I already research the level of racism I can expect to receive or encounter when I choose a vacation spot, so I’m not about to add this nonsense to the list as well.
Again, companies must realize that if you’re going to demonstrate support in the fight against racism then you better put some action behind those words. Black people are not amused by your long flowery statements. Actions speak louder than words.
If you really support Black lives, how many of them are on your staff? What actions are you taking to impact the community? By the way, it’s baffling to me how many companies are hiring diversity consultants. It’s even more disturbing to me that the companies that are being hired are owned by White women. Once again, it feels like White people are profiting from our pain and experiences. The money spent on a diversity consultant could have gone towards resources and time on projects that would bring about sustainable change.
This is why I’m not about to waste my time in some stupid listening circle talking about racism to a White woman who would never be able to relate to my experiences when I could be taking that precious time to connect with those within the community and allocating resources to help end the inequality. If companies really want to resolve racism then ask yourself, “How can I make the greatest impact within the Black community?”
It all starts with educating yourself. Then you need to pay if forward and share that information with other White people. Listen and share content written by Black people, not just content that talks about our experiences.
Many White people will spend hours researching the perfect restaurant, vacation spot, the list goes on, but when it comes to learning about the Black community, “I don’t know where to start.” Which is hilarious, because I feel like White people are always saying that they have a Black friend so you would think that they would have some idea on where to start.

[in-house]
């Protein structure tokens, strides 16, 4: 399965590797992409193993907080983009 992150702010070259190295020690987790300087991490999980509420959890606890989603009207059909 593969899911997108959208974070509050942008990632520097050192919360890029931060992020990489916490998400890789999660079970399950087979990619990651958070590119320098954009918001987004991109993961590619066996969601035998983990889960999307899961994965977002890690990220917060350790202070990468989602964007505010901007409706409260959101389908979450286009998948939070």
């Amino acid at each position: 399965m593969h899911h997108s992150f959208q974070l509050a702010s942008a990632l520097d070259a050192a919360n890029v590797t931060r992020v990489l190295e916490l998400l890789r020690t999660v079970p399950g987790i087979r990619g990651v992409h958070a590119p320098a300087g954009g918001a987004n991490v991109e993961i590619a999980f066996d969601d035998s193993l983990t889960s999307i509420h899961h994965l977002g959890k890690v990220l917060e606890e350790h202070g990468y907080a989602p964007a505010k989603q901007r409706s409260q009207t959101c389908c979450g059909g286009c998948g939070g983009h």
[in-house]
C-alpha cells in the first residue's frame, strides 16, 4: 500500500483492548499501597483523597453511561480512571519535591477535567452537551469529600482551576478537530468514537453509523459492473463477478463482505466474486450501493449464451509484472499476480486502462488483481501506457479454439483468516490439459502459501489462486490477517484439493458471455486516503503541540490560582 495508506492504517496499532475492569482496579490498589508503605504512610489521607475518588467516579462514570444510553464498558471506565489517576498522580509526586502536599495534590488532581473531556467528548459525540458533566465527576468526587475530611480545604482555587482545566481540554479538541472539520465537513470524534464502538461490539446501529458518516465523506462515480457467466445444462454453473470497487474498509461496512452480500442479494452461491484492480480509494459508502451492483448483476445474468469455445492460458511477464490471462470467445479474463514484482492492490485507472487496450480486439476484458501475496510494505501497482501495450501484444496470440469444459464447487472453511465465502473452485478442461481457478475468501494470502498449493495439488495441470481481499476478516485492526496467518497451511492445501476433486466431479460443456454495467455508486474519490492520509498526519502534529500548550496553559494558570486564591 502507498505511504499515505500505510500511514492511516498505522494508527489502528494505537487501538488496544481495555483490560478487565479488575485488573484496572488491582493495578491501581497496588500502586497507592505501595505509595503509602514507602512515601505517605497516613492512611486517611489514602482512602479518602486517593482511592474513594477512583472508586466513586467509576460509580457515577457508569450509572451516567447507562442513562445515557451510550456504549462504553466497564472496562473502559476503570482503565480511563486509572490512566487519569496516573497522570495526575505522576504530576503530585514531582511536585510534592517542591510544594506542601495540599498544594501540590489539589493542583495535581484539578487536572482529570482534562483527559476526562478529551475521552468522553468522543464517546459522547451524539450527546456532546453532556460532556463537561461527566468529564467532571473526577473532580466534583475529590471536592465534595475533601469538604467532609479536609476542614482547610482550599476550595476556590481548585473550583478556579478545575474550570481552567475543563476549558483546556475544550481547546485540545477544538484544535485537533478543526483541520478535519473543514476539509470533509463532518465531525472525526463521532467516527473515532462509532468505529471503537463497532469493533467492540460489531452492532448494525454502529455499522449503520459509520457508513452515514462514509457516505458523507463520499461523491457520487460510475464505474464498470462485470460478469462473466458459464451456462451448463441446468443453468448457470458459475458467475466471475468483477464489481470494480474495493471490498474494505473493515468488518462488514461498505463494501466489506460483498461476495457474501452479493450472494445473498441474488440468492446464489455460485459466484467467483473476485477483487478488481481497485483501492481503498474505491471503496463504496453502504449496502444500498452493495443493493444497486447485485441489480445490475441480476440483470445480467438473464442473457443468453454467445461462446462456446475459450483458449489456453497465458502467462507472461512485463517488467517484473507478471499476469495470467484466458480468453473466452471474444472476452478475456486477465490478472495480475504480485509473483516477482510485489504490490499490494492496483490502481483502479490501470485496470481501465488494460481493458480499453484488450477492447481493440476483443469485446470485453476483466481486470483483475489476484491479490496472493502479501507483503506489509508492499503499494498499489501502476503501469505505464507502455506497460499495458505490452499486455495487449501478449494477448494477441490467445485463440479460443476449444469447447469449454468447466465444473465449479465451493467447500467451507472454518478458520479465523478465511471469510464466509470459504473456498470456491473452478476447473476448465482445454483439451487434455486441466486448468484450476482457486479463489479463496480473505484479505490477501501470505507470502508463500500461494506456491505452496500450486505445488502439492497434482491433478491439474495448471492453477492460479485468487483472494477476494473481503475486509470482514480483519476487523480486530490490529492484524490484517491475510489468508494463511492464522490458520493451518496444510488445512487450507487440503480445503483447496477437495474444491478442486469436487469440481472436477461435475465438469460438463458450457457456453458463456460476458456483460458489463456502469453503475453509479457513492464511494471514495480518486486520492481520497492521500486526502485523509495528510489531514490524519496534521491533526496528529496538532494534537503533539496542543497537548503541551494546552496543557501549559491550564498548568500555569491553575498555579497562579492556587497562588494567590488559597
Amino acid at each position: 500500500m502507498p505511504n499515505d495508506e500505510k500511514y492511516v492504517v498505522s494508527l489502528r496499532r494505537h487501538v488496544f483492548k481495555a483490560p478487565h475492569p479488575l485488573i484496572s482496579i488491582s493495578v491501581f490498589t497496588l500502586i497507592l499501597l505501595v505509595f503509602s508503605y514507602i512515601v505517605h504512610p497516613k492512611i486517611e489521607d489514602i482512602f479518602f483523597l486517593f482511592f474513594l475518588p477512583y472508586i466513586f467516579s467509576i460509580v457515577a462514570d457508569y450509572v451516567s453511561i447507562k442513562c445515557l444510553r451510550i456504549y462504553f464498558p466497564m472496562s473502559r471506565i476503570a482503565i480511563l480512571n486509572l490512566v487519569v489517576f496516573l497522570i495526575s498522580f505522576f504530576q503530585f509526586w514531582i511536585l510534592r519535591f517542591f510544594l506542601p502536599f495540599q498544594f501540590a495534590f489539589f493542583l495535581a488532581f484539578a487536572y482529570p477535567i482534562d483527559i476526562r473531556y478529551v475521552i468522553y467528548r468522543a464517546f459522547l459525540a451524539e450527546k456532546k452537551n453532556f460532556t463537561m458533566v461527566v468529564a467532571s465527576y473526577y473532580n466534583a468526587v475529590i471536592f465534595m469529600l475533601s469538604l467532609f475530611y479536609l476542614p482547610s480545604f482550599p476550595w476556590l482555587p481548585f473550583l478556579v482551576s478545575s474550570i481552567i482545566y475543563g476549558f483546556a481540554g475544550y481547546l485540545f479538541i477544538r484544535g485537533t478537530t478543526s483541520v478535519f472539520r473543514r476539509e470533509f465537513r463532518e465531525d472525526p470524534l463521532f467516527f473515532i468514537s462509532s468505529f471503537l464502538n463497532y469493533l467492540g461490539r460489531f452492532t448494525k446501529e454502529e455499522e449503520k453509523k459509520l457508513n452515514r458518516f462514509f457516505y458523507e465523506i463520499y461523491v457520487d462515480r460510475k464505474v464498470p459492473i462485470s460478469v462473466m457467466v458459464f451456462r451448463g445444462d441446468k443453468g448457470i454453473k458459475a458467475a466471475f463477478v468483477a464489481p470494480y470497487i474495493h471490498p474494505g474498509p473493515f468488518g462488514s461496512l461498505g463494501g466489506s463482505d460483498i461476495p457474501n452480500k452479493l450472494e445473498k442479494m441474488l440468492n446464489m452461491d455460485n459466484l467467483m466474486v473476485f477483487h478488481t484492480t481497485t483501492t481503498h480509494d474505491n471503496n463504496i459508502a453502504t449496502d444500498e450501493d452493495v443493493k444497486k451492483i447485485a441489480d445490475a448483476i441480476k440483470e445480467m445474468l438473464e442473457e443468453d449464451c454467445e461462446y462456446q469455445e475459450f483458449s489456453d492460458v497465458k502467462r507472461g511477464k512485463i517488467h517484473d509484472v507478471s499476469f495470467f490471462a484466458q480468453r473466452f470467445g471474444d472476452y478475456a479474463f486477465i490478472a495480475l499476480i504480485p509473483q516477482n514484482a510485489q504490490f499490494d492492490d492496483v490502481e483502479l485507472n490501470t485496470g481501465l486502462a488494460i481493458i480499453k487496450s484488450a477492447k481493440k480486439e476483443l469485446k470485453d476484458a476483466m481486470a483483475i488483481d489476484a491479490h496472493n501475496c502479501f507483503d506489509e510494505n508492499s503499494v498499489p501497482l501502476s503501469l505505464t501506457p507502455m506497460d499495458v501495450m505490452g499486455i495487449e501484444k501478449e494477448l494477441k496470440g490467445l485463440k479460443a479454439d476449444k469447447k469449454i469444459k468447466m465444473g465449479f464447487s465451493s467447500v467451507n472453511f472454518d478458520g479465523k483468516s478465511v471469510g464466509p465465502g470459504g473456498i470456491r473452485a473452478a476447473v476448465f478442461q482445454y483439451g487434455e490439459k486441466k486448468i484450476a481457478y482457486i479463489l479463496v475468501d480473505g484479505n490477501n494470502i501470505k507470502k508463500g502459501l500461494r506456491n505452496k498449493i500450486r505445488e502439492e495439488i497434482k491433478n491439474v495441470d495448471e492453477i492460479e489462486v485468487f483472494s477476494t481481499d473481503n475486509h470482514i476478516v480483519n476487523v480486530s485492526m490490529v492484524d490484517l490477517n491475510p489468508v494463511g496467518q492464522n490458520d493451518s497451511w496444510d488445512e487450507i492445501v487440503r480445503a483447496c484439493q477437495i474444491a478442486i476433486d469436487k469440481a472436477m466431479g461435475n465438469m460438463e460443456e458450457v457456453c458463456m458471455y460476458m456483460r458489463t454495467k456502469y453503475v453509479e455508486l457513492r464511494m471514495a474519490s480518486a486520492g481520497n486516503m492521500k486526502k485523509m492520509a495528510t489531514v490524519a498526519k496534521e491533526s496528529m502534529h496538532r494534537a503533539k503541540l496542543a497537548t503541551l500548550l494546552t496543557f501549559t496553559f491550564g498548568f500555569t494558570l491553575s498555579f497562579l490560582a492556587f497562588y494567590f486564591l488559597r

All you have to do is channel that same energy into learning more about us. Identify the glaring gaps within the community like housing, education, employment, etc. and start the process of filling them. If you see that your company doesn’t have any Black people then hire them and if you have Black employees then survey them to uncover unmet needs. There’s no reason to waste your money on hiring a White women-owned diversity firm.
Take that money and use it to fight racism, not just talk about it. The next step which seems like common sense, but obviously common sense isn’t all that common anymore, is if you see someone unjustly being treated then say something.
Again, I’m all about the Golden Rule. Treat others the way you want to be treated. The time for talk is over.
Like NAACP Image Award Nominee, Atlanta based activist Kimberly Jones said in an interview, “I think the only way something is going to come out of this is if we start making the necessary changes ourselves. Because it’s been proven time and time again that we’re on our own. The saddest part about that is that racism is not a Black issue that white people need to empathize with. Racism is a white problem. They caused it. They need to fix it. But I don’t have faith anymore that that’s going to happen.”
I want nothing more than to be proven wrong, but I feel the same way Kimberly does. It’s like Black people have been given a puzzle that we didn’t ask for and are now being forced to put these pieces together as soon as possible.
We’ve been working on this puzzle for over 400 years, so it’s time for White people to take over working on the puzzle so we can celebrate the final image of what equality and justice really looks like in God’s eyes.